Cascade, Scan Time, PID Tuning

When Should You "Slow Down" a PID Loop by Making the Loop Update Time Such That the Loop Executes Less Often?

By Bela Liptak

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Some signal delays can be anticipated by placing a signal sensor closer to the source of disturbance and computing the arrival of the disturbance at the control loop using a known or measured disturbance velocity. The signal so derived enters the control scheme via a feed-forward path and permits performance less hampered by dead time in at least one part of the control scheme.

There is no way to compensate for sampling time delay within the control loop, other than to reduce the sampling time by increasing the sampling frequency.

In process control loops the sampling time of the controller should never be an issue. It should be less than 1% of the characteristic time of the control loop.  When it is more the wrong controller is in use and should be replaced by a more suitable device. The last thing you want is a controller that makes things worst. Instruments earn their keep by making things better.

Otto Muller-Girard, PE

A: It is a good idea to slow down the scan time for slow moving controllers. When the reset is more than five minutes, in many cases the controller does not need to run every second or even every 10 seconds. A common rule of thumb is that the scan time for a controller should be at least 10 times faster than the reset in minutes/repeat or rate in minutes. In my experience, the scan time almost never has to be more than 30 times faster than the reset.

You have a choice to adjust the scan time or the PV filter time. When the scan time is in a 10:30 ratio to the reset, then the PV filter time can be kept in a more typical range.

For example, if the reset is 10 minutes/repeat, then 30 times faster translates to a 20- second scan time as the maximum, and 10 times faster equates to a 1-minute scan time as a minimum.

Jim Becker

A: Scan should be fast enough to capture pertinent information…
If too long, dead time will be increased and loop performance will degrade; you will have to detune the loop because dead time appears now longer. If too short, it is useless… and requires too much time from the CPU.

As a rule of thumb, for control loops tuned to reject disturbances, scan time should be around one-tenth of dead time. That being said, if the loop is tuned sluggishly, there is no need to use fast scan time.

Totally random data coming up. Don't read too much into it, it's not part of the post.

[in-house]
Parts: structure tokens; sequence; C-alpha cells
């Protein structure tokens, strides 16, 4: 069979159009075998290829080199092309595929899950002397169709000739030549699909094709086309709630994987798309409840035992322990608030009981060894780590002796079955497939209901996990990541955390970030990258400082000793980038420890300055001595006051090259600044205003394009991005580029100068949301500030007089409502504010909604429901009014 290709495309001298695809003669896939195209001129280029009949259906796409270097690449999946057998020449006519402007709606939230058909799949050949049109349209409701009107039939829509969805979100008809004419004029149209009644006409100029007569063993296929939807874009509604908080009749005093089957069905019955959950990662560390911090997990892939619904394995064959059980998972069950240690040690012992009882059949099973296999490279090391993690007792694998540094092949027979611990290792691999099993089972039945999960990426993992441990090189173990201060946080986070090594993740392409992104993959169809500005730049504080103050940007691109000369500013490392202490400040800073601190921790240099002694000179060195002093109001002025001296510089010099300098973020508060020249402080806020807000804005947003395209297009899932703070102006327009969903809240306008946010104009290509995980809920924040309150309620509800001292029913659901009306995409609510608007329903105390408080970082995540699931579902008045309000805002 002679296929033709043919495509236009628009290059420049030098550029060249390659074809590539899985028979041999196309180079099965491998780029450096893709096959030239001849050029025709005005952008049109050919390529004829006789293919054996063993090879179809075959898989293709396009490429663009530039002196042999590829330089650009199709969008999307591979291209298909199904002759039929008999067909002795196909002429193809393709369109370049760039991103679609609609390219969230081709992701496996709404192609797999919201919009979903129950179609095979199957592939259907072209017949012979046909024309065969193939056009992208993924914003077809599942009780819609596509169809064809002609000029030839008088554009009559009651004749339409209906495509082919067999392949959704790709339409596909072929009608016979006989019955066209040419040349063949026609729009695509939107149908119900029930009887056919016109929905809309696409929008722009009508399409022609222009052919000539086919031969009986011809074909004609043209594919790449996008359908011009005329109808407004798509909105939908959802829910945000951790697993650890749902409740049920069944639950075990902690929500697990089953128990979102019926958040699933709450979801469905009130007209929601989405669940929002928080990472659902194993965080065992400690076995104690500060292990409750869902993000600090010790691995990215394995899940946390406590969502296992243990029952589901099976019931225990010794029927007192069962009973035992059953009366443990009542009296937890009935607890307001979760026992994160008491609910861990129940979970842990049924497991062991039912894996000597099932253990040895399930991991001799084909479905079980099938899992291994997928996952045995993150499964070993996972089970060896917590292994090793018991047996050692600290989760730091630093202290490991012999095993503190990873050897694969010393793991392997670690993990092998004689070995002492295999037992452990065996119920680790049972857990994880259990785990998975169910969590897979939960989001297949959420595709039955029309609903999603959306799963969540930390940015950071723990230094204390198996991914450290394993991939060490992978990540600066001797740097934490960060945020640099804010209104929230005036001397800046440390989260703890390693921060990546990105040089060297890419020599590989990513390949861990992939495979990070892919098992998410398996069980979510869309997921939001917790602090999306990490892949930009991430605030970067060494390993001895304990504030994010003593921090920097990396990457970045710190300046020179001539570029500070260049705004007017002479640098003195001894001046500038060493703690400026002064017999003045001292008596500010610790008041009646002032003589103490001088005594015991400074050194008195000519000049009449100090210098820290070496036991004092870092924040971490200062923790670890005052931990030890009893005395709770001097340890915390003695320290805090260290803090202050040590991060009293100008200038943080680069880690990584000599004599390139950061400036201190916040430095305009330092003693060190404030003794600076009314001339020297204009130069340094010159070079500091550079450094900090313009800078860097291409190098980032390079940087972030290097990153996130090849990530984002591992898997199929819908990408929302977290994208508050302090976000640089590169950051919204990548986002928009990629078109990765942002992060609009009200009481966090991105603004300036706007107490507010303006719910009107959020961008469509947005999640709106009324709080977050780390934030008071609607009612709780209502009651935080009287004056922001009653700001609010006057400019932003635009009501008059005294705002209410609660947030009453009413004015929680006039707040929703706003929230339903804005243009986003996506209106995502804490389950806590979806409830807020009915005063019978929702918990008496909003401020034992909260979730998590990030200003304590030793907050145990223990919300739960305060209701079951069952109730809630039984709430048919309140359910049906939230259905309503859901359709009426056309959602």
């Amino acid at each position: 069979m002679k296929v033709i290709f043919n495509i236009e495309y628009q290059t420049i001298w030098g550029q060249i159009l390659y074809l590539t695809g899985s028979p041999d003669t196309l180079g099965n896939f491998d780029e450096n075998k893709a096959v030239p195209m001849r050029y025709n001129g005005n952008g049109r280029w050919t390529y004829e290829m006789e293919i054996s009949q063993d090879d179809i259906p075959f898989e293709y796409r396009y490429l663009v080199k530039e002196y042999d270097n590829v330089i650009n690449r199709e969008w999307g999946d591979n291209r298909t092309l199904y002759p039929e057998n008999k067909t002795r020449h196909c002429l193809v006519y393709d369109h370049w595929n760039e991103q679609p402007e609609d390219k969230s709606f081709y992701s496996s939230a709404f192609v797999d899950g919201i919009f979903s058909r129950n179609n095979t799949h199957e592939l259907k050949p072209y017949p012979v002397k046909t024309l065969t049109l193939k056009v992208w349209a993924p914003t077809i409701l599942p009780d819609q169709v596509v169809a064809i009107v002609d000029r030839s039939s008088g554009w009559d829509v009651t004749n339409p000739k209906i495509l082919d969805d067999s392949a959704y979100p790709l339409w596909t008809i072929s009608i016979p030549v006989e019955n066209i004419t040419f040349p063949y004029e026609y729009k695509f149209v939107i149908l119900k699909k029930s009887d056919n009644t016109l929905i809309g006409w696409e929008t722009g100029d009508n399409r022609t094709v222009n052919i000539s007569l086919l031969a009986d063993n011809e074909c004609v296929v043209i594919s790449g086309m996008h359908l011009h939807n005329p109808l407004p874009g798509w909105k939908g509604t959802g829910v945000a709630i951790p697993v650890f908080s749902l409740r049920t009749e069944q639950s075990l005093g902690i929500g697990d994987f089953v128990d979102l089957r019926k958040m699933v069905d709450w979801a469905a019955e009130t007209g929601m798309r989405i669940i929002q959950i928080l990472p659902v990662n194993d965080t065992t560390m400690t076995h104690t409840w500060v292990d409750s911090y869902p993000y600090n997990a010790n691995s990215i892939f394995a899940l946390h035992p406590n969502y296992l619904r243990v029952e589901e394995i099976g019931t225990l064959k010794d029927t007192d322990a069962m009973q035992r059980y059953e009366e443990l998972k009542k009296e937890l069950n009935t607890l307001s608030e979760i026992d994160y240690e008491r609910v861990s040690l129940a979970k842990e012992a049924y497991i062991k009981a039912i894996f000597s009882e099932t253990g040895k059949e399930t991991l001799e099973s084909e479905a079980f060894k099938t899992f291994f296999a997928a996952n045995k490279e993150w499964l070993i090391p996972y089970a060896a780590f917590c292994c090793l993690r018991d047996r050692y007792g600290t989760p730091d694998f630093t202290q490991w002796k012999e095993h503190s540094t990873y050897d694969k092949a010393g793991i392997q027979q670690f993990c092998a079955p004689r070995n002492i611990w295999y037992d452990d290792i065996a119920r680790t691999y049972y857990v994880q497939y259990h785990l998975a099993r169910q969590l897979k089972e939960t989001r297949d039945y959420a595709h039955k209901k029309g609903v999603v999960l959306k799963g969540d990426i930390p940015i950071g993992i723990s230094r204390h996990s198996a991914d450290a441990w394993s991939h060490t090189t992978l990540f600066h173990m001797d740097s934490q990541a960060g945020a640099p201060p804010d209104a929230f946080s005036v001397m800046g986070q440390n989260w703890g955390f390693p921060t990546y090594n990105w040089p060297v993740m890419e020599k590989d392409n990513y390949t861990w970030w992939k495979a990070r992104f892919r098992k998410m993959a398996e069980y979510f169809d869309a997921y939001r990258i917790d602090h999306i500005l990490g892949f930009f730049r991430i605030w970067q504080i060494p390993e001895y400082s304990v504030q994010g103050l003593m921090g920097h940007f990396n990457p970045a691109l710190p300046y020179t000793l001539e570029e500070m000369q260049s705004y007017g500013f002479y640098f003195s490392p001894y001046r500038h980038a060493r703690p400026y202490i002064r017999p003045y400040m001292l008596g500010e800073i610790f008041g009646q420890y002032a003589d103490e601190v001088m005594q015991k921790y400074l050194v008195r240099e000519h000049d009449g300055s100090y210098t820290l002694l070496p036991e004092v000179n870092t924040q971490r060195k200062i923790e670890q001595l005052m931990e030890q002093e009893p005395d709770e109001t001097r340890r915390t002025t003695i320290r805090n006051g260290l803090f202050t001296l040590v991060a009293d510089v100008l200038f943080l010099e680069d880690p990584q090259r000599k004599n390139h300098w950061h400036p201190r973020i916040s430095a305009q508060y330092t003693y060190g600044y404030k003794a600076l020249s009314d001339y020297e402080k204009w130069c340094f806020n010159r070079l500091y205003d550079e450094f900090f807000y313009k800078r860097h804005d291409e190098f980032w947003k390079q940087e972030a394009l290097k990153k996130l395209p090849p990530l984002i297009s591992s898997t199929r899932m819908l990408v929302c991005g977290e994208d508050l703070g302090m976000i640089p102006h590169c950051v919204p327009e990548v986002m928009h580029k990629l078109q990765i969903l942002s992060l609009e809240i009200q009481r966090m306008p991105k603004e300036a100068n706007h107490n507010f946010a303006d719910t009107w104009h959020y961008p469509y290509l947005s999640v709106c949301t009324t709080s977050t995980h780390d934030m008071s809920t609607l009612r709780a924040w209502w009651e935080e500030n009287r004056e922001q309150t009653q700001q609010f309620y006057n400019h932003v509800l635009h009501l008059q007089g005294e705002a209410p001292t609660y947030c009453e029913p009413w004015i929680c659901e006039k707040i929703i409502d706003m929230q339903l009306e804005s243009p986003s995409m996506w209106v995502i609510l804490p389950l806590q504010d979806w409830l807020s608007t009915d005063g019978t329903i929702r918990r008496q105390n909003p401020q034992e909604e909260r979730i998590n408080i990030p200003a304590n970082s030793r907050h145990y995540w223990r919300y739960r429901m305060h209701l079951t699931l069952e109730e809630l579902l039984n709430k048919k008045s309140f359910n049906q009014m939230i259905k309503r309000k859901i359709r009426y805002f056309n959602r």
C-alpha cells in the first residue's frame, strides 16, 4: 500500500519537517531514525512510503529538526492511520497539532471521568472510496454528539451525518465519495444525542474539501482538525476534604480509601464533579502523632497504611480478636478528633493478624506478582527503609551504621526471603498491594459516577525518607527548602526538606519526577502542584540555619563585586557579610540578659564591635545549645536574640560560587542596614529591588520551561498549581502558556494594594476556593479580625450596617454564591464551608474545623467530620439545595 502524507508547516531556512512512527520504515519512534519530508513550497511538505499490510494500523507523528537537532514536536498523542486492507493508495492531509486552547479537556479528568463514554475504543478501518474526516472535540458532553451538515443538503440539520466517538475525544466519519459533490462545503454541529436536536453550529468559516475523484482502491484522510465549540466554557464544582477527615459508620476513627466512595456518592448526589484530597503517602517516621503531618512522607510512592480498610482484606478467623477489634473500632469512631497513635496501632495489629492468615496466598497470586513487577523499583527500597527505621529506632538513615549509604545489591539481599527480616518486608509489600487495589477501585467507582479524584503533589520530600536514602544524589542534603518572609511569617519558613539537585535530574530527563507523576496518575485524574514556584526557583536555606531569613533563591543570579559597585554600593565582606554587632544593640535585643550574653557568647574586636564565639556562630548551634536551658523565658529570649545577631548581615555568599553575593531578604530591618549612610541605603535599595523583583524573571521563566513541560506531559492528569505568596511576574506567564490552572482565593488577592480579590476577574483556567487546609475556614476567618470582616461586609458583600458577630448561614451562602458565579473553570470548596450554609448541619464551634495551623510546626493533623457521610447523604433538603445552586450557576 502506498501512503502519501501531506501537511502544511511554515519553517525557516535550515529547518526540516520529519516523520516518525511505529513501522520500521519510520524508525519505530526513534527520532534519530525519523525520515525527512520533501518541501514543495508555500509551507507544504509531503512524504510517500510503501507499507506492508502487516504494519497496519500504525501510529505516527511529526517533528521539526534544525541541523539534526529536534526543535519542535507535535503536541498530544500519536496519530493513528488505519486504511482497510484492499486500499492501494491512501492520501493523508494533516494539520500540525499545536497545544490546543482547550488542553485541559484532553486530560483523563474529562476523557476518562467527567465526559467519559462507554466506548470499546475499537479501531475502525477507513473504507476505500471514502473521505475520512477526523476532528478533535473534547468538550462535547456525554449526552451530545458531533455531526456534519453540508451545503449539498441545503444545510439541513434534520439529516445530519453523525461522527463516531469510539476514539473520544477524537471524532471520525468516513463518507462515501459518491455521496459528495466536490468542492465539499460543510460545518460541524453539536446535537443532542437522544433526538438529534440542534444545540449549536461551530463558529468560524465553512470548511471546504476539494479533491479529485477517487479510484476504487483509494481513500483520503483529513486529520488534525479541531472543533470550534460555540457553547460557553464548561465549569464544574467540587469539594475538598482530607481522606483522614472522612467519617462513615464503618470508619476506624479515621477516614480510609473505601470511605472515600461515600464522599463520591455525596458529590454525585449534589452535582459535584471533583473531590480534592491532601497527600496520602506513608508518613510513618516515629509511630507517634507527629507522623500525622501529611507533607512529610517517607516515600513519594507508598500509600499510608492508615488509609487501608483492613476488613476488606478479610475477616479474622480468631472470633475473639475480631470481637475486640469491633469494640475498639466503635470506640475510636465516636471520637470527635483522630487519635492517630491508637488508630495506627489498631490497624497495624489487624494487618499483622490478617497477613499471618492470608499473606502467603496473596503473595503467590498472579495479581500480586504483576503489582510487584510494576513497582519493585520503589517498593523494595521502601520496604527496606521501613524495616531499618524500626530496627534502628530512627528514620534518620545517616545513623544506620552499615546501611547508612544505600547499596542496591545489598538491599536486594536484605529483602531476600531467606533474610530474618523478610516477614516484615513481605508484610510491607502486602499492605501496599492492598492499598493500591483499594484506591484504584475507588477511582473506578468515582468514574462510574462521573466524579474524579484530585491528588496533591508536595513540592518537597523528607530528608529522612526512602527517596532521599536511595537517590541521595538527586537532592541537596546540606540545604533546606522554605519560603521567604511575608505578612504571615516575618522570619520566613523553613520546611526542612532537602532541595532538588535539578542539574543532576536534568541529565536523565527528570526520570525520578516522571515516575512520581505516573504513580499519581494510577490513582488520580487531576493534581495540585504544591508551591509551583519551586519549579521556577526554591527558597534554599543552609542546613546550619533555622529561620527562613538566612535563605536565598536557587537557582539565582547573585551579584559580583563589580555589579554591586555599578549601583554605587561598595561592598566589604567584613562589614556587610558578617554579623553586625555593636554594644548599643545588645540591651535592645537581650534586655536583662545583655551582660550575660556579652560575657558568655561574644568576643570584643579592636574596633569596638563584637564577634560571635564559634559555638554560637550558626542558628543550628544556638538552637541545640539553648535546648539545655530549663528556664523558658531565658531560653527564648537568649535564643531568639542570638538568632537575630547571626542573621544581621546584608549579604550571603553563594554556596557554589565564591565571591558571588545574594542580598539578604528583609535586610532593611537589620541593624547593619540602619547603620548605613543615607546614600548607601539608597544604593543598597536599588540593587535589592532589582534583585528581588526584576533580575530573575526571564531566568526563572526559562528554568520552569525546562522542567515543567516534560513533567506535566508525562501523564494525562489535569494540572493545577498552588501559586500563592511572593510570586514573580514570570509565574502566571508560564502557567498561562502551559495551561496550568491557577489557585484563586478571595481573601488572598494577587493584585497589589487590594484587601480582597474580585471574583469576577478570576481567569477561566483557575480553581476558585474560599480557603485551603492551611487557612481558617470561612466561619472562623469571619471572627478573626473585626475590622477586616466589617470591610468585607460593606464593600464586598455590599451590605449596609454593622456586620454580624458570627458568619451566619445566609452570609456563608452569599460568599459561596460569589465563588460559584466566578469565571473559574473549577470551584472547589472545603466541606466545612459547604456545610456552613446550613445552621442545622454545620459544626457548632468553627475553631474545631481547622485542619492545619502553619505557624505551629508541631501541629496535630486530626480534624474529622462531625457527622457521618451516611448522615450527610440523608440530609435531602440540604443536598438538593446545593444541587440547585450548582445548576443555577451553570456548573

Michel Ruel, P.Eng.

A: Increasing scan rate may improve stability; it won't hurt. It all depends on the time constants. Detuning will always reduce quality of control. And if dead time dominates the control loop, you must detune to improve stability.

Be careful to tune the process, not the valve.

The old rule of thumb said that when you used sampled data you had to sample five or ten times faster than the loop time constant to "keep in touch" with the situation. Lengthening out of sample rate can be a bad thing, but there is no magic number. We fear what is called "aliasing," where sampling time was some integral fraction of the sampled process time constant, and the data seen was in serious error, as the samples would see the peaks or valleys of cycles and not show the real response for a while and then drift between the peaks and valleys and present a very confused image of the process dynamics. The cure is to sample frequently enough.

Back to master/slave loops. Forgive me if this is elementary for you, but I want to go back to the basics for fear we could be thinking of different things.

I once worked in a plant where the internal temperature of jacketed kettles had to be closely controlled. Any change in the source of heating or cooling (steam and cold water) would affect the kettle temperature, and the system would never settle down. The slave loop has the duty of quickly stabilizing the source of heat or cooling and insulating the slow master controller from the faster upsets. It is usually far faster than the master loop (tens of seconds versus tens of minutes) and should be tuned for fast response. The master (vessel temperature) controller output signal, is used as the set point for the secondary, (jacket inlet temperature) loop. The sampling rate for the master controller has to be frequent enough to maintain good control.

"Detuning" in my world means reducing gain and lengthening reset time (integral) to decrease response. The penalty is obviously sluggish response and poor control. But the charts or display might look nice.

Some time ago while developing the ISA Standard 75.25 on control valve response, I worked up a computer simulation of a simple level control loop using a less-than-perfect control valve, while subjecting the loop to a forced upset. For each valve I made a number of runs, starting with the controller set at a low gain and then increased the controller to a high gain. Integrated error was computed for each run. This was repeated for another less perfect valve and so on.

The 3D plot of process error plotted against valve response and controller gain was very interesting. The difference in total error for the perfect valve versus the less than perfect valve was huge. For each valve, the minimum in the error curve showed where the controller gain was optimum for the loop for that valve. These error minimums varied a great deal. The increased error resulted from the requirement to reduce controller gain to stop cycling. A few percent difference in valve precision had a much greater impact on the quality of control than you might expect. This required a patient computer.

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